Take the 2-minute tour ×
Stack Overflow is a question and answer site for professional and enthusiast programmers. It's 100% free.

I am trying to learn lex and yacc.

I am struggling to understand how to do the grammar rules. My file has already been defined like:

fd 3x00
bk 100
setc 100
int xy3 fd 10 rt 90

My output with the printf and printing to a file went something like this:

Keyword: fd
Illegal: 3x00
Keyword: bk
Keyword: setc
Number: 100
Keyword: int
Id: xy3
Keyword: fd
Number: 10
Keyword: rt
Number: 90

Here is my lex file - im only going to show part of it to keep this post as small as possible

fd                  {return FD; }

[0-9]+[a-z]+[0-9]+      {}  // this is the illegal entry 3x00
[\r\t\n]+               {}
bk                    {return BK;}
setc                  {return SETC;}
[-+]?[0-9]+           {yyval.ival = atoi(yytext); return NUMBER;}
int                   {fprintf(yyout, "%s\n", yytext);}
xy3                   {fprintf(yyout, "%s\n", yytext);}
fd[0-9]+              {fprintf(yyout, "%s\n", yytext);}


Here is my yacc file. It is not complete since i dont know how to finish it.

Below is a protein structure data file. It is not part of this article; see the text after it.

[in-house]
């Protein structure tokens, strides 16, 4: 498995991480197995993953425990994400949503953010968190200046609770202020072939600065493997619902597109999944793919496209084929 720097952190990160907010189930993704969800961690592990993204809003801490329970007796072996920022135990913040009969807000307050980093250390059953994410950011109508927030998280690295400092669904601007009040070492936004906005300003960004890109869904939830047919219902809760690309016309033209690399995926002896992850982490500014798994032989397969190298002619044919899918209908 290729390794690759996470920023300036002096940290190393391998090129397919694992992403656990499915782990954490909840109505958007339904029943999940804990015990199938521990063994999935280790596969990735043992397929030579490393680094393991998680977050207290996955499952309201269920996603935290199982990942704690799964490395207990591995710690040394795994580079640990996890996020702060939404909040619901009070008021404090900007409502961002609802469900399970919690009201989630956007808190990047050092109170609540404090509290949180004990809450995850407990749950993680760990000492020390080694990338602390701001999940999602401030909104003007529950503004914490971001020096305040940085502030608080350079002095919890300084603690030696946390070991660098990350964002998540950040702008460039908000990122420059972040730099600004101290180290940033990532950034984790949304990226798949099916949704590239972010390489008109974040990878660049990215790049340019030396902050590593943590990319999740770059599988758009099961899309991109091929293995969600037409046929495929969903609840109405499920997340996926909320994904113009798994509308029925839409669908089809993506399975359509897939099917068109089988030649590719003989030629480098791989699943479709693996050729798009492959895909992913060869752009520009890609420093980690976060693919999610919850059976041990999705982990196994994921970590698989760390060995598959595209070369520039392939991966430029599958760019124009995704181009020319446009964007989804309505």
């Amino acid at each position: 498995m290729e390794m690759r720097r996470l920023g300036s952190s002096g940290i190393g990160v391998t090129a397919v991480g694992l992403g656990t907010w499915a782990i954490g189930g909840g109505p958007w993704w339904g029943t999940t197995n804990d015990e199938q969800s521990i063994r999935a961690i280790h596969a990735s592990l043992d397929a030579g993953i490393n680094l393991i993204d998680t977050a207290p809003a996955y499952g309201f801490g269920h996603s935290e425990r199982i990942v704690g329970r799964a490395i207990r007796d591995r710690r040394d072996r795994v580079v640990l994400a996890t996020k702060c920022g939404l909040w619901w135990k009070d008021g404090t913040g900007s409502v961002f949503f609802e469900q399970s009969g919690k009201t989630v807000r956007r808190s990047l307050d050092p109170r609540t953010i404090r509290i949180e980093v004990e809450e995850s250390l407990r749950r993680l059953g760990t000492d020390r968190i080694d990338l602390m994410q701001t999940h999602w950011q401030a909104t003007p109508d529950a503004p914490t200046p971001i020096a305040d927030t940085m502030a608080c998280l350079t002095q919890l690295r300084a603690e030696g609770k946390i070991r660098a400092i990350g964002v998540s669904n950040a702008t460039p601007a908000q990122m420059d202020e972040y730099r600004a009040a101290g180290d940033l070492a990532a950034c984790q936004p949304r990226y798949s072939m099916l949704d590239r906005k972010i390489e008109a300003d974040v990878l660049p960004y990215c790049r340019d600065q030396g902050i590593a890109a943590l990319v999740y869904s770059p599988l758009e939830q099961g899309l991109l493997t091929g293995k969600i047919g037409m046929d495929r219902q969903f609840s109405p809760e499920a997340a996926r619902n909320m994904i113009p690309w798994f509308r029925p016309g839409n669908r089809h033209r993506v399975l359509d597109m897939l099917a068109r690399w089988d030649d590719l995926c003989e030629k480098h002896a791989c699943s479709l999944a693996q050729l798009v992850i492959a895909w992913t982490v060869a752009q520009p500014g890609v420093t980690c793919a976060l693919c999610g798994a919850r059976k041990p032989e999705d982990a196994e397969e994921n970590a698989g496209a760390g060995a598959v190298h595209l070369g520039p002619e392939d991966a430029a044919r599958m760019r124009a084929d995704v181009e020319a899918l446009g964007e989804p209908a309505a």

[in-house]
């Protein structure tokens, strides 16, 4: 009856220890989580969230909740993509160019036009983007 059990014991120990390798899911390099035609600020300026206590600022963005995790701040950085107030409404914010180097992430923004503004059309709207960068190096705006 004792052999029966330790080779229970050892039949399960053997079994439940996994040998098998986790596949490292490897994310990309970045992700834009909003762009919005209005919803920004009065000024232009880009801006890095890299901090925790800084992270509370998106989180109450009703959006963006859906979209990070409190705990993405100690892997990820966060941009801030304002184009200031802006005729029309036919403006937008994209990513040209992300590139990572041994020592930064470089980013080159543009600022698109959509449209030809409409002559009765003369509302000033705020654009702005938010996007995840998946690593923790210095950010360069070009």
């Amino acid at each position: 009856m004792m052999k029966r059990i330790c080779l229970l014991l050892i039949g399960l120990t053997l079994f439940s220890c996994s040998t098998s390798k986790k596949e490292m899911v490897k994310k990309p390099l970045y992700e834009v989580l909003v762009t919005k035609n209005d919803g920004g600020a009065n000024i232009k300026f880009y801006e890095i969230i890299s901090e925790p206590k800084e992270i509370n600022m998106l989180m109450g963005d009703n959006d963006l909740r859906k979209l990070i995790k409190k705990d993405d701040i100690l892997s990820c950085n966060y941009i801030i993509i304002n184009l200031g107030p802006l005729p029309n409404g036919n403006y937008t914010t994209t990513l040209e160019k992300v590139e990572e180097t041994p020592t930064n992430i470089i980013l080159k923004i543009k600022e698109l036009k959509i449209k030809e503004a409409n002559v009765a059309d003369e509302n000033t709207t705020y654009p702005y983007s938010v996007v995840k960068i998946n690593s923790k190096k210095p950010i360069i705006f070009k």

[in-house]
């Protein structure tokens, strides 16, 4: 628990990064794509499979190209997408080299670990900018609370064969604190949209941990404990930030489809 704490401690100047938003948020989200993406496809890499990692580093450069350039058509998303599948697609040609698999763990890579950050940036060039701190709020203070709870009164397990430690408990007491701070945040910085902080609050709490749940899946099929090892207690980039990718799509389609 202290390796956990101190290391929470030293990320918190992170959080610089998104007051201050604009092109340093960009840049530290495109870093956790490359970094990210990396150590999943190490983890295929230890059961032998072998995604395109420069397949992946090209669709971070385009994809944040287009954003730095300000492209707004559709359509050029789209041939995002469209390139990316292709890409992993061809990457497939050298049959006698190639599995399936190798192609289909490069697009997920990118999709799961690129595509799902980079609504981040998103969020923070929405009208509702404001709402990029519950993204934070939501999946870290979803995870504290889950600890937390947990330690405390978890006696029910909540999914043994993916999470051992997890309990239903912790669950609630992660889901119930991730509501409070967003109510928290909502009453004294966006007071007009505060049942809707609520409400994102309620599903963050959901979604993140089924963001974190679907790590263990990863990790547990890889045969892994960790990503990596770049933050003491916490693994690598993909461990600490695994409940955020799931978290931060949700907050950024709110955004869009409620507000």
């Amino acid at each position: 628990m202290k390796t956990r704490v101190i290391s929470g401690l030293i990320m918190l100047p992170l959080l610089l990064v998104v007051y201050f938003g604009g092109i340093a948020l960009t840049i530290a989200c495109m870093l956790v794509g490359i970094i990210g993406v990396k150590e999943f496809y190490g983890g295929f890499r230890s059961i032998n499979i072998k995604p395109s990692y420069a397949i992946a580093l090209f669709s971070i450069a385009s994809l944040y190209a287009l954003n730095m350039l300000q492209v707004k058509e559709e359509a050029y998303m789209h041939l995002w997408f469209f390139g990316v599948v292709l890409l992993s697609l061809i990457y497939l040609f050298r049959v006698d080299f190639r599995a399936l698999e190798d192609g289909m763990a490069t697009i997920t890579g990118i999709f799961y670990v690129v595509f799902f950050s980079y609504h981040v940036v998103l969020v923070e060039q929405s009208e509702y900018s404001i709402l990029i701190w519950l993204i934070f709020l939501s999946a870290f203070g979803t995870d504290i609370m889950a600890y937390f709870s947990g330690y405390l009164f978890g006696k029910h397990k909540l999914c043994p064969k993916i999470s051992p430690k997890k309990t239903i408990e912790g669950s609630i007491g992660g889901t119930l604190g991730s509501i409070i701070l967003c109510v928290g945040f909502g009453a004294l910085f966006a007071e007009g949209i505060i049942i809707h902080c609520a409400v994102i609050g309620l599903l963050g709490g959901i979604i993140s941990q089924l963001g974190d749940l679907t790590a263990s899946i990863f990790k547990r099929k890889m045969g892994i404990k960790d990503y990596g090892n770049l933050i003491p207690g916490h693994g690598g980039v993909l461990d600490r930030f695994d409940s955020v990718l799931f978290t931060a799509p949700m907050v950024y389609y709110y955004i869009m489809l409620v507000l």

#include <ctype.h>
#include <stdio.h>


%token NUMBER
%token ID
%token FD
%token BK
%token SETC
%token KEYWORD





I am not sure how i would write the grammar rules for these. Can i make my own name for the expression?

can anyone help me with one example so i can see how to finish it?

share|improve this question
Is this homework? If it is, tag it as homework. –  Bruno Silva Feb 5 '12 at 4:40
You have around 40 questions with unaccepted answer. Take care of them. –  0605002 Feb 5 '12 at 5:09

1 Answer 1

up vote 1 down vote accepted

The rules should be like this:

statement: command arg {printf("Keyword: %s\n", $1);};

command: KEYWORD {$$ = $1;}
        |FD {$$ = $1;}
        |BK {$$ = $1;};

arg: NUMBER {printf("Number: %s\n", $1);}
    |ID {printf("Id: %s\n", $1);};

That means, you should define the syntactical rules in this way. Separate alternative definitions by |, and write the desired actions in a { } block for each rule. Finish each rule with a ;. When you refer to the the tokens, use $n where n is the position of the token in the rule. The rule header can be referred to using $$.

share|improve this answer
How would i handle fd 100 ? –  icelated Feb 5 '12 at 5:16
Updated. Do the others in the same way. –  0605002 Feb 5 '12 at 5:20
Im confused: Where can i learn how to write the yacc grammar i cant find any tutorials online that dont show you anything but a calculator. Do i define my own statements? Like: my_stmt: KEYWORD? NUMBER? –  icelated Feb 5 '12 at 5:35
I think i can see what you are doing. so, statement: command arg command = fd and arg = 100? –  icelated Feb 5 '12 at 5:49
Yes, you're free to define your rules. –  0605002 Feb 5 '12 at 5:58

Your Answer


By posting your answer, you agree to the privacy policy and terms of service.

Not the answer you're looking for? Browse other questions tagged or ask your own question.